Alison Gillmor

  • Katniss -- the can't-miss heroine

    Mockingjay, Part 2, the final instalment in the Hunger Games franchise, hit theatres this week, capping off everyone's favourite dystopian series about televised child-killing contests. I'm not going to miss the never-ending Young Adult body count, but I will miss Katniss Everdeen, for very good reasons. SHE'S A "STRONG FEMALE CHARACTER": This can be a dubious concept. (You should see the wacky "strong female lead" recommendations I get from Netflix.)
  • Final chapter of the Hunger Games succeeds thanks to Lawrence's star power

    Combining the dark pleasures of young-adult dystopian fiction with gut-punching levels of post-traumatic stress, the final instalment of the blockbuster Hunger Games franchise is stretched-out but satisfying. With grander goals than the earlier movies, Mockingjay Part 2 has some bigger flaws, but it’s grounded in a remarkable central performance. Thankfully, Jennifer Lawrence is as steel-willed and world-saving as her heroine, Katniss Everdeen.
  • Another humiliation for Charlie Brown

    "It's not often you get the opportunity to start over with a clean slate,” says Charlie Brown in his brand-new movie, which opened Friday in Winnipeg. “This time, things will be different.” Oh, that Charlie Brown, ever the optimist, despite all those disappearing footballs and tangled kites. Bringing the Peanuts gang to a younger generation is great. But using computer-generated 3D animation? Good grief!
  • Craig shines as storyline flounders in new James Bond movie

    It’s not easy being the postmodern Bond. The 53-year-old franchise is expected to hit the sweet spot between escapist fantasy and taut realism, Cold War nostalgia and 21st-century relevance, the pleasantly familiar and the thrillingly new. Sometimes it works, as with the crackerjack reboot that was Casino Royale. And sometimes it doesn’t, as with the slough of despond that was Quantum of Solace.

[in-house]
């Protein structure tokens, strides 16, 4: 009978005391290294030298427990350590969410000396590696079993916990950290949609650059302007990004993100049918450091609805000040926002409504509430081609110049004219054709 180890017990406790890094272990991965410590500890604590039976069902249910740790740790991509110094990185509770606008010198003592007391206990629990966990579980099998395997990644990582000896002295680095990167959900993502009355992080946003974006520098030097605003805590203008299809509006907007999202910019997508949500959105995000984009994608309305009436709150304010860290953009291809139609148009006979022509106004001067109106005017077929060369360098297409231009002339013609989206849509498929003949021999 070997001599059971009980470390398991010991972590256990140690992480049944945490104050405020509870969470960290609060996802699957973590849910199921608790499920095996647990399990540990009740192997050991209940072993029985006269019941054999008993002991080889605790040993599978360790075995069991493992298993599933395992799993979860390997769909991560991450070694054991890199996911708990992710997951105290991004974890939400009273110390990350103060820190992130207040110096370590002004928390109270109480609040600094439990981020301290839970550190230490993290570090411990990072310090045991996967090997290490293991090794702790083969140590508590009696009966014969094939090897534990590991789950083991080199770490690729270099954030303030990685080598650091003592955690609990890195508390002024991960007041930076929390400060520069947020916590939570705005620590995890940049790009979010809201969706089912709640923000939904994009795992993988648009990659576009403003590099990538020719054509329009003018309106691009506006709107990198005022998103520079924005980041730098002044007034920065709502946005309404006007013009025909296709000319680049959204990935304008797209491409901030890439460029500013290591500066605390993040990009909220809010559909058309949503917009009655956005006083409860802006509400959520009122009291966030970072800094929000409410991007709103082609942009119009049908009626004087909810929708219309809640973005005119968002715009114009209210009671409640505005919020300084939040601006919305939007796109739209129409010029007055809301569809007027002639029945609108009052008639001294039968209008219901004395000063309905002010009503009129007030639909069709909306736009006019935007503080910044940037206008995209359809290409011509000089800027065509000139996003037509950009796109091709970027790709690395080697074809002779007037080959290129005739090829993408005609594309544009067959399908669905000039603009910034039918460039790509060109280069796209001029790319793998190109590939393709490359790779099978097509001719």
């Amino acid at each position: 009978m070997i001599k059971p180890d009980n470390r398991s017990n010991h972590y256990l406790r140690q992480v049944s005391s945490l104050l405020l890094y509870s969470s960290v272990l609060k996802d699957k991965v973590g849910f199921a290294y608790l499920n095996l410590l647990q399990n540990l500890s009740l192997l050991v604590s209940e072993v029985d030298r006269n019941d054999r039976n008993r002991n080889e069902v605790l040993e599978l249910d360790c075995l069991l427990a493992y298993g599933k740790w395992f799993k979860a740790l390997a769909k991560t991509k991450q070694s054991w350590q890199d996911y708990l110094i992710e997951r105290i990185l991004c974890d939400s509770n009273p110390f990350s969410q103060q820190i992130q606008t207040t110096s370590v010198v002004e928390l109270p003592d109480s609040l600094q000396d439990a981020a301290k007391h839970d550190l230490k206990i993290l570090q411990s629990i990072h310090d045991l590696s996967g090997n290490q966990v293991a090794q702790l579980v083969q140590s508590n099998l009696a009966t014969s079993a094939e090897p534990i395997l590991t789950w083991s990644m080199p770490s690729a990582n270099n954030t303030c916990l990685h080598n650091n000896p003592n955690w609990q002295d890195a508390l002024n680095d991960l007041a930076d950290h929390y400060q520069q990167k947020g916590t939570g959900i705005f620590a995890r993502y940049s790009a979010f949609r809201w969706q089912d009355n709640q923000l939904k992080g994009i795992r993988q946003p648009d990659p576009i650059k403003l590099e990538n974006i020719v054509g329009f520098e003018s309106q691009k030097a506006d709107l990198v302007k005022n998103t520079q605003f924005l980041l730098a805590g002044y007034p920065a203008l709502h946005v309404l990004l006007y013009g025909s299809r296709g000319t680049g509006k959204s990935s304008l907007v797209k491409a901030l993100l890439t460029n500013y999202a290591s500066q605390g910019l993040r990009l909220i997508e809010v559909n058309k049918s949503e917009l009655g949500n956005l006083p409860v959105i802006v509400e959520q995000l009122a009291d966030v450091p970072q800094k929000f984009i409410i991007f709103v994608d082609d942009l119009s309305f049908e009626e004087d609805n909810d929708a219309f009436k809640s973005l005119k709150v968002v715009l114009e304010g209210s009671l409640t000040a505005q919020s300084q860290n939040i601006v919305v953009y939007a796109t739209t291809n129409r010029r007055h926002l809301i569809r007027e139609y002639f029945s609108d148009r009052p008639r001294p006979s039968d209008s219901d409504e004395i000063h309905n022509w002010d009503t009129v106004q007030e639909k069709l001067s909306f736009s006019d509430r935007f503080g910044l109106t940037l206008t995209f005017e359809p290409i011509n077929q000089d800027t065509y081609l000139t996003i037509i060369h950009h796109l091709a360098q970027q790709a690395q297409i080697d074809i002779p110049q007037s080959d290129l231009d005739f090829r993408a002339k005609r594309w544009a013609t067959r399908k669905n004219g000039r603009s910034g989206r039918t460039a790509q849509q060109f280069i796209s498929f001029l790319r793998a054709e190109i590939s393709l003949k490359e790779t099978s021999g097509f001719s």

• Make a date with these bran muffins

    A perennial Recipe Swap topic is the search for the perfect bran muffin. (That, and the world's best cinnamon bun.) Last month, Anne Kalyniuk wrote in hoping to find a recipe for Safeway's bran muffins. We weren't able to track down that particular version, but I do have two good options this week. Thanks to Linda Snider from Glenboro for her recipe for tasty bran muffins that are sweetened with date purée. I also experimented with a recipe that's quite healthy -- not too much added fat or sugar -- without tasting like horse mash.
  • She can leap the tallest glass ceiling in a single bound

    Kara Danvers (a.k.a. Kara Zor-El from the planet Krypton) knows she possesses superpowers on Earth, like her more famous cousin Superman. She just chooses not to use them, deciding that "the best thing (she) can do is fit in." That seems like an odd choice for someone who can fly. Still, considering the gender-freighted debate that's swirling round Kara's superhero cred, her reluctance is understandable. The new Supergirl television series (Global, Monday, 7 p.m.) may be an endearingly dorky show with a likeable heroine, but it's battling some hostile backlash. Let's hope one of Kara's superpowers is the ability to withstand sniping.
  • Hey, Hollywood, women like horror movies, too